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From Andreas Hartmann <>
Subject Re: Lenya and forrest integration
Date Wed, 01 Jun 2005 13:47:06 GMT
Ross Gardler wrote:
> Gregor J. Rothfuss wrote:
>> Thorsten Scherler wrote:
> ...
>>> What do both projects think which one should become the main app (lenya
>>> or forrest)?
>> that's a funny question :)
>> afaik forrest has no workflow, user management etc, so if you need 
>> those, the answer would be pretty clear.
> I think the question is "should  Lenya become a Forrest plugin or 
> vice-versa". This is an important question because whichever is the 
> "main app" would have the ability to override functionality of the other.
> For my case I chose for the CMS to run separately from the publication 
> engine (Forrest) and only integrate at the publication level. This makes 
> the CMS a plugin for Forrest.  The advantage of this way around is that 
> it allows multiple CMS systems to provide content for multiple Forrest 
> based sites.
> On the other hand, if Forrest is embedded into Lenya as a presentation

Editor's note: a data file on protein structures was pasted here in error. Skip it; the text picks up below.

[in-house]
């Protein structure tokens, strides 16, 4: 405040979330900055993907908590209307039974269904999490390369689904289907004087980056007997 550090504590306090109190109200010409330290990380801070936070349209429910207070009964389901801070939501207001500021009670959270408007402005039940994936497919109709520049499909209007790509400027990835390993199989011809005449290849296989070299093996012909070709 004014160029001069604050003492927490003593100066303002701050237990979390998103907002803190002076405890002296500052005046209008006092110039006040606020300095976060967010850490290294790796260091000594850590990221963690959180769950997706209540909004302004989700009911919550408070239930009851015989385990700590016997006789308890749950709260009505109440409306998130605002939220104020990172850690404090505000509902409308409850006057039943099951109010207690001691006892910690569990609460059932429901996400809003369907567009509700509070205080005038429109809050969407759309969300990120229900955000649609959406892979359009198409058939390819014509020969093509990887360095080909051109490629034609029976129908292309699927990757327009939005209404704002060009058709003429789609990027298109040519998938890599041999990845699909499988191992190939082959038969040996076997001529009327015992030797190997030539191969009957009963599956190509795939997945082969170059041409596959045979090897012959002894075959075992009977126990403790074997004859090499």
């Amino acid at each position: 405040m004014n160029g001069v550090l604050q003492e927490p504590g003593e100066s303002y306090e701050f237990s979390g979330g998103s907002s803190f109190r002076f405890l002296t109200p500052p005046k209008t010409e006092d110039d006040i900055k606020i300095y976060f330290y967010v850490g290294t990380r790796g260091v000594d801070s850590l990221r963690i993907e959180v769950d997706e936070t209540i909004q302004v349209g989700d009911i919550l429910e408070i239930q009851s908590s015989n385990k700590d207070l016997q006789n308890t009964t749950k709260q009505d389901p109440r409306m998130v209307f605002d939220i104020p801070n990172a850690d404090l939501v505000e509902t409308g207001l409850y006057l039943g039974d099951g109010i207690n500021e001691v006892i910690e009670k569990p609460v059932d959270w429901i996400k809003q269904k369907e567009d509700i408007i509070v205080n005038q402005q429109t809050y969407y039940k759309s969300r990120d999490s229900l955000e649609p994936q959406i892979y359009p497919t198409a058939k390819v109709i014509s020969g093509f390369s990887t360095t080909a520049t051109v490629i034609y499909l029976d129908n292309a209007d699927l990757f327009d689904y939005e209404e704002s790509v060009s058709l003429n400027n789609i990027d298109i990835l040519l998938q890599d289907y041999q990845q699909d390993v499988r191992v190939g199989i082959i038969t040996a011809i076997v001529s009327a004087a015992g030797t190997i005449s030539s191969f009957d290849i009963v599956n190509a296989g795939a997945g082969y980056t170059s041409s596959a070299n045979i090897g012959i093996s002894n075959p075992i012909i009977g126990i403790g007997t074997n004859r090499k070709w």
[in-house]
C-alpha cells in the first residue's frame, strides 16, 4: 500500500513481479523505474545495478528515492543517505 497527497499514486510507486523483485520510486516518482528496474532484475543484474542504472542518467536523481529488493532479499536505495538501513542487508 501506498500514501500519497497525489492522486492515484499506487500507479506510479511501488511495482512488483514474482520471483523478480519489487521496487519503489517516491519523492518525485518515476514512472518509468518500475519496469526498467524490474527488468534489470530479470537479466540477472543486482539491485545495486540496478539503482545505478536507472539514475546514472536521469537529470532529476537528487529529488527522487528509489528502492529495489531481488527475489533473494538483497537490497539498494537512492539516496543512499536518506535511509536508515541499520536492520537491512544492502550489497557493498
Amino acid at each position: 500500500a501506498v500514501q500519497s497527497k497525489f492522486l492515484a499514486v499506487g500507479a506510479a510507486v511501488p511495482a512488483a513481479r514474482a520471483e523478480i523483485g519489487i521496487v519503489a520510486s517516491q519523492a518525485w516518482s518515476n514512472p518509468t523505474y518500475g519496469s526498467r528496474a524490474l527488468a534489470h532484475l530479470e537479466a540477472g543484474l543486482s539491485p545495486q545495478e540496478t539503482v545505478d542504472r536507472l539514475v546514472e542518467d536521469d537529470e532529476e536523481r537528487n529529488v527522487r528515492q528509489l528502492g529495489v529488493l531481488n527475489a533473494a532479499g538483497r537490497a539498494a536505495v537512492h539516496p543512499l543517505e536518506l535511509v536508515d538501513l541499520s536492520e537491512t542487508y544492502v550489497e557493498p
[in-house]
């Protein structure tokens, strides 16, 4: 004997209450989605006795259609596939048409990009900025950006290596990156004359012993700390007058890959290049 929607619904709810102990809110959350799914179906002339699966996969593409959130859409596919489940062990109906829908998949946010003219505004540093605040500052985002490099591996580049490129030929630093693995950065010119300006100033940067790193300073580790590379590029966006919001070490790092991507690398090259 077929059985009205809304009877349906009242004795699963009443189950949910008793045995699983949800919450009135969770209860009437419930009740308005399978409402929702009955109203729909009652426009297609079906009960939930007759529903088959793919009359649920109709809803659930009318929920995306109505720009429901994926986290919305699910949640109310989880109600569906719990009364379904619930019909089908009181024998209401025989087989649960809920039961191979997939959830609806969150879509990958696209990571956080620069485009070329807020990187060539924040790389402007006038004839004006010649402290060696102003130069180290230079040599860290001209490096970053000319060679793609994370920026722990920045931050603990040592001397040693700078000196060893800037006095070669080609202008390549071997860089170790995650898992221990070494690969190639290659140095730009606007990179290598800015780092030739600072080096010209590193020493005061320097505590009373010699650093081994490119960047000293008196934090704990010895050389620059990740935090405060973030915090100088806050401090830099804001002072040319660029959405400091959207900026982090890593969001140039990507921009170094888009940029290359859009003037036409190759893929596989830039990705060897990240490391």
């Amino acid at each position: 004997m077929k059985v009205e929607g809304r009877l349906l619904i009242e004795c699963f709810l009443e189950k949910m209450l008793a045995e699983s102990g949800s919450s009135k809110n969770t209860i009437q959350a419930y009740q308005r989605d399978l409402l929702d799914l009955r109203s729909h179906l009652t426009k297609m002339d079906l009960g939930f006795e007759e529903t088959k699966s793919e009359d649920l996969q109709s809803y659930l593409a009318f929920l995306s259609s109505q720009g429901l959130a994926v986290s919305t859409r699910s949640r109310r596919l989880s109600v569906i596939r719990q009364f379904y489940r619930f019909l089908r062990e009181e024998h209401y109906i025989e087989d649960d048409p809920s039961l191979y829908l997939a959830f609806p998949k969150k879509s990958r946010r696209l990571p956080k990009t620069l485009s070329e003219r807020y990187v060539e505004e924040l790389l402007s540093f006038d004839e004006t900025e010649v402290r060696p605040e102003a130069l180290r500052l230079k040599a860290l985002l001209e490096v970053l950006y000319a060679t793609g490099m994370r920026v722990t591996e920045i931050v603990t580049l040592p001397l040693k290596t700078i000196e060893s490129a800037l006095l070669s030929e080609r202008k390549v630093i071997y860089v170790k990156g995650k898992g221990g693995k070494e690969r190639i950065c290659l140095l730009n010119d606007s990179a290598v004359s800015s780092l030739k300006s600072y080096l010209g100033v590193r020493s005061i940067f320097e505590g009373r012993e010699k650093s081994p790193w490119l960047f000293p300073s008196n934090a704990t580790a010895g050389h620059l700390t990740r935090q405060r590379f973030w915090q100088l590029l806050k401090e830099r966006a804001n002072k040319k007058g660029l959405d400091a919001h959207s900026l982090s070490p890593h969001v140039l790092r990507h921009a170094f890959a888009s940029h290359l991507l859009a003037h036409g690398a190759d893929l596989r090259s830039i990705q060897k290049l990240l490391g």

> engine I suspect you would only be able to use a single instance of 
> Lenya as a source for content. Whether this is a disadvantage or not 
> depends on the use case, for my own it is a problem.

If you need WYSIWYG browsing and editing in Lenya, I guess you'll have
to use Forrest (or parts of it) as a presentation engine. Actually it was
a design goal of Lenya to support (virtually) arbitrary Cocoon-based sites
as presentation engines, but of course this by far not possible.

My first idea would be to create a Forrest publication template [1]
which would support at least a subset of Forrest's rendering possibilities
and allow to add and edit documents (document-vXX, faq-vXX etc.).

The question is how to get Forrest to work as a Lenya publication,
not as a webapp on its own. Yesterday I did some experiments, but ran
into problems because the file system paths are not compatible. I'll
do some more investigation when I find the time.

Another way would be a publication template with a custom rendering
engine able to present Forrest documents in a basic, stripped-down
way, together with a simple navigation tree. That would probably be
sufficient to maintain a documentation website.
The drawback would be that you don't have WYSIWYG and miss some
features, the advantage is the low implementation entry barrier.


-- Andreas

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